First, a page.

Professionalization As a Consequence of State Form: The Political Economy of Skill Development and Professionalization in the United States and English Ambulance Services

Friday, 3 July 2015: 2:15 PM-3:45 PM
TW2.3.01 (Tower Two)
Heather Autumn Elliott, University of Michigan, Ann Arbor, MI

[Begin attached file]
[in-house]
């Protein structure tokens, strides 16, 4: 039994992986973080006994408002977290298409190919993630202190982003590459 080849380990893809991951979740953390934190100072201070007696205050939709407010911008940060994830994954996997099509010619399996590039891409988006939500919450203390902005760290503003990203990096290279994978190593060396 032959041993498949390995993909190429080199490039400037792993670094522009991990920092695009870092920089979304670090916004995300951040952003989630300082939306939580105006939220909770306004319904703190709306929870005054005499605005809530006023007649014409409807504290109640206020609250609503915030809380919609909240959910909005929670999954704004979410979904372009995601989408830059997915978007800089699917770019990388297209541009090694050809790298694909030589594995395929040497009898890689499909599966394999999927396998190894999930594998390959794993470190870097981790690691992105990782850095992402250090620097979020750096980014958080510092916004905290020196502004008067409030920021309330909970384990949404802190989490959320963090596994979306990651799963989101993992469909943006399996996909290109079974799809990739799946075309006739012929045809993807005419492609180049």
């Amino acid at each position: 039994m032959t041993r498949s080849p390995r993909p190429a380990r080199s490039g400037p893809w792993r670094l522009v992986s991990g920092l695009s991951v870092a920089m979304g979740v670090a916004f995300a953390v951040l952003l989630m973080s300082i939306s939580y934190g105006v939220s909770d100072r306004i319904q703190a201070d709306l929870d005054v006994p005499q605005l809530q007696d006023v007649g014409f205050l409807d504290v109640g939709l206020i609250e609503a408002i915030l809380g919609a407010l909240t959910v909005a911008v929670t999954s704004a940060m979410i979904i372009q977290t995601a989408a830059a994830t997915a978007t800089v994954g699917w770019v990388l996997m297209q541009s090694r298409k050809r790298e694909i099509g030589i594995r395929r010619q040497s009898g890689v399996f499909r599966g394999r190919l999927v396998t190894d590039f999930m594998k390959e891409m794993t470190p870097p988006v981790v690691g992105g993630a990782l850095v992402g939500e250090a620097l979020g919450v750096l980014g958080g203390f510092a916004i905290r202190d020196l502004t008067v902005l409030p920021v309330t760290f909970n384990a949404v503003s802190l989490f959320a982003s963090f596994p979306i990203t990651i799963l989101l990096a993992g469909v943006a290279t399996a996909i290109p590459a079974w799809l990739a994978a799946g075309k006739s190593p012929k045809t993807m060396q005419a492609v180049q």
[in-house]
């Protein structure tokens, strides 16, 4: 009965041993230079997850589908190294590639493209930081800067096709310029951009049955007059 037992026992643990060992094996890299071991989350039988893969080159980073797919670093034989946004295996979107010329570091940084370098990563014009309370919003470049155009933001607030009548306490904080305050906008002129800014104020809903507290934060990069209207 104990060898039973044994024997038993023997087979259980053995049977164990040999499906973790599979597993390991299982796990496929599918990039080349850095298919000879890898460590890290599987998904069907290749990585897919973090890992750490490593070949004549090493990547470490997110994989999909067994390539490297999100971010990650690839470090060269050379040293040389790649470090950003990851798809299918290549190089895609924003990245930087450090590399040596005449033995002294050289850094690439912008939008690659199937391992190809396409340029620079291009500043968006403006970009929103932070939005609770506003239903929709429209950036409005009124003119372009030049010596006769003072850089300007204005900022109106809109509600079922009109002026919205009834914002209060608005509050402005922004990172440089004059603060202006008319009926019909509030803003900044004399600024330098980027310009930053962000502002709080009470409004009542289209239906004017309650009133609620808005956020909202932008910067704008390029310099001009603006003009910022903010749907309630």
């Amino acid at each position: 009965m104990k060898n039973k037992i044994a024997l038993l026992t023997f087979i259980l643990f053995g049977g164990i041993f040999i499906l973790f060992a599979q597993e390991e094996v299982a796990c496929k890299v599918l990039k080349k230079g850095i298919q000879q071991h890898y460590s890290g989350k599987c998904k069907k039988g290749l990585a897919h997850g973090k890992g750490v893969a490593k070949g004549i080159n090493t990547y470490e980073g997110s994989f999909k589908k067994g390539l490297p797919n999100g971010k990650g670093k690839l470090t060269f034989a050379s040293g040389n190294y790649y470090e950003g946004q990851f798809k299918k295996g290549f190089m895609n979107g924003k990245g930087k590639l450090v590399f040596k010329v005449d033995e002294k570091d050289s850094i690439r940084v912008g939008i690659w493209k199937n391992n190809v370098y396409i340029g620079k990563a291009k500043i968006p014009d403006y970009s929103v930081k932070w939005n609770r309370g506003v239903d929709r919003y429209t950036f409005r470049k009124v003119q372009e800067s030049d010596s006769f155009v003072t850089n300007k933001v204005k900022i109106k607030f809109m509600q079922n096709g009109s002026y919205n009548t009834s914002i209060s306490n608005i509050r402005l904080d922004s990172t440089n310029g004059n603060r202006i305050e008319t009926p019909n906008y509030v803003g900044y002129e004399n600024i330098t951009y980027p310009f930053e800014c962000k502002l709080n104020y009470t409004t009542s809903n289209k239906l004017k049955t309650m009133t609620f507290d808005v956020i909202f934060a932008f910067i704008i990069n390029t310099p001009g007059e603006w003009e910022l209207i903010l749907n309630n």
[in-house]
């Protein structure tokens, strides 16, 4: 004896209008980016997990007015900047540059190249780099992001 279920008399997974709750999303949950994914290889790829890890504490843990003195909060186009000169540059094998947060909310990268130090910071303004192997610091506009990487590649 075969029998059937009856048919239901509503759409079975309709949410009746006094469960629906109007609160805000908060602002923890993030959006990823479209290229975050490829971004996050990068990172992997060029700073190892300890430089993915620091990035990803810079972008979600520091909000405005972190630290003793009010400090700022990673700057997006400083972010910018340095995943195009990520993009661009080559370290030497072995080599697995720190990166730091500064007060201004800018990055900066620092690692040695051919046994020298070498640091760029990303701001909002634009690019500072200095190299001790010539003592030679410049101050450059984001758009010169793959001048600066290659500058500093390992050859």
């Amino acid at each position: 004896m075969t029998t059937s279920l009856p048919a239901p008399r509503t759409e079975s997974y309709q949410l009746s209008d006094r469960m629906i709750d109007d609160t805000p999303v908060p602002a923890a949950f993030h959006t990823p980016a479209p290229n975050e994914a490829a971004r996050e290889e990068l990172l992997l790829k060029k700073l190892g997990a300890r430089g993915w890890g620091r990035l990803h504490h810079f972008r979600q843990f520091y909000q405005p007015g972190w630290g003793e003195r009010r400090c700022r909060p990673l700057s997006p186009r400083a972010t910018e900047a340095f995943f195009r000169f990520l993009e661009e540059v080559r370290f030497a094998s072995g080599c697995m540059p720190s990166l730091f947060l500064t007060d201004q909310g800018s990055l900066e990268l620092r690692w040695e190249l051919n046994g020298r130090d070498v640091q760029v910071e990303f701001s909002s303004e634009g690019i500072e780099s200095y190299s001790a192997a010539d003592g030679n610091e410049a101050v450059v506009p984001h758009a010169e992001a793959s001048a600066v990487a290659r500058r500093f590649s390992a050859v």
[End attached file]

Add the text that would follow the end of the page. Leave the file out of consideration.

Do states have the capacity to create professionalized occupations? If so, can these professionals be formed within an already dominant profession? This paper discusses and analyses the consequences of political centralization and decentralization as state forms on the professionalization of ambulance crews in the United States and England. In the United Kingdom, the centralized state constitutes a profession. Said another way, a workforce that is enshrined by the state is the workforce that takes over a domain. This is what has happened in the paid English National Health Service ambulance service. These providers have high degrees of professionalism and autonomy, and a low degree of volunteerism. The result is a fleet of professional, largely autonomous pre-hospital care providers. In the United States, however, state and policy decentralization has produced a mix of paid and unpaid ambulance service providers. While English and US crews undergo similar training courses and certification procedures, the mix of paid and unpaid ambulance service providers in the US has resulted in a floundering quasi-profession with an unstable mixture of salaried professionals and unpaid volunteers. Additionally, grassroots activism and emergency provider mobilization in the US has failed to produce systematic changes in the autonomy of ambulance crews. While decentralized American governments are much better at building a voluntary labor force than centralized governments, the centralized government of England is in a position to create useful and efficient professions that further organizational incentives to promote professional autonomy.